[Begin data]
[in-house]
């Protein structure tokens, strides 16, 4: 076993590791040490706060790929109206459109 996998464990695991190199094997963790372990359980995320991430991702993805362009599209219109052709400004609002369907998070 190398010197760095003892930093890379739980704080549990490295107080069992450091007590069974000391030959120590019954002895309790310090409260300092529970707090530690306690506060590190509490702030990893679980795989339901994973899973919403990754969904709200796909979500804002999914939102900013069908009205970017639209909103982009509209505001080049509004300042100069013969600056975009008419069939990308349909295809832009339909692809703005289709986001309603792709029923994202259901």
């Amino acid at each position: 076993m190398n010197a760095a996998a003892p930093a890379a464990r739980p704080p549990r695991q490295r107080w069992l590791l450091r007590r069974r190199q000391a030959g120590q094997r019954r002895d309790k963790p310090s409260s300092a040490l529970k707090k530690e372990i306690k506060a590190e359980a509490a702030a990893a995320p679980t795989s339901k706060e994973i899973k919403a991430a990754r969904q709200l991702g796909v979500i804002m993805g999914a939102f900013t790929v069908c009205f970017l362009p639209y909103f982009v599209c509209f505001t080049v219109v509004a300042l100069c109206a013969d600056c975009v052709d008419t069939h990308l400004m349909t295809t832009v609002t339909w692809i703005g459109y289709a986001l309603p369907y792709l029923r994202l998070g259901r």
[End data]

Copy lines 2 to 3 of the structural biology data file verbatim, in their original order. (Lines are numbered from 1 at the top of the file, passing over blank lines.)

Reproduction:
């Protein structure tokens, strides 16, 4: 076993590791040490706060790929109206459109 996998464990695991190199094997963790372990359980995320991430991702993805362009599209219109052709400004609002369907998070 190398010197760095003892930093890379739980704080549990490295107080069992450091007590069974000391030959120590019954002895309790310090409260300092529970707090530690306690506060590190509490702030990893679980795989339901994973899973919403990754969904709200796909979500804002999914939102900013069908009205970017639209909103982009509209505001080049509004300042100069013969600056975009008419069939990308349909295809832009339909692809703005289709986001309603792709029923994202259901």
């Amino acid at each position: 076993m190398n010197a760095a996998a003892p930093a890379a464990r739980p704080p549990r695991q490295r107080w069992l590791l450091r007590r069974r190199q000391a030959g120590q094997r019954r002895d309790k963790p310090s409260s300092a040490l529970k707090k530690e372990i306690k506060a590190e359980a509490a702030a990893a995320p679980t795989s339901k706060e994973i899973k919403a991430a990754r969904q709200l991702g796909v979500i804002m993805g999914a939102f900013t790929v069908c009205f970017l362009p639209y909103f982009v599209c509209f505001t080049v219109v509004a300042l100069c109206a013969d600056c975009v052709d008419t069939h990308l400004m349909t295809t832009v609002t339909w692809i703005g459109y289709a986001l309603p369907y792709l029923r994202l998070g259901r």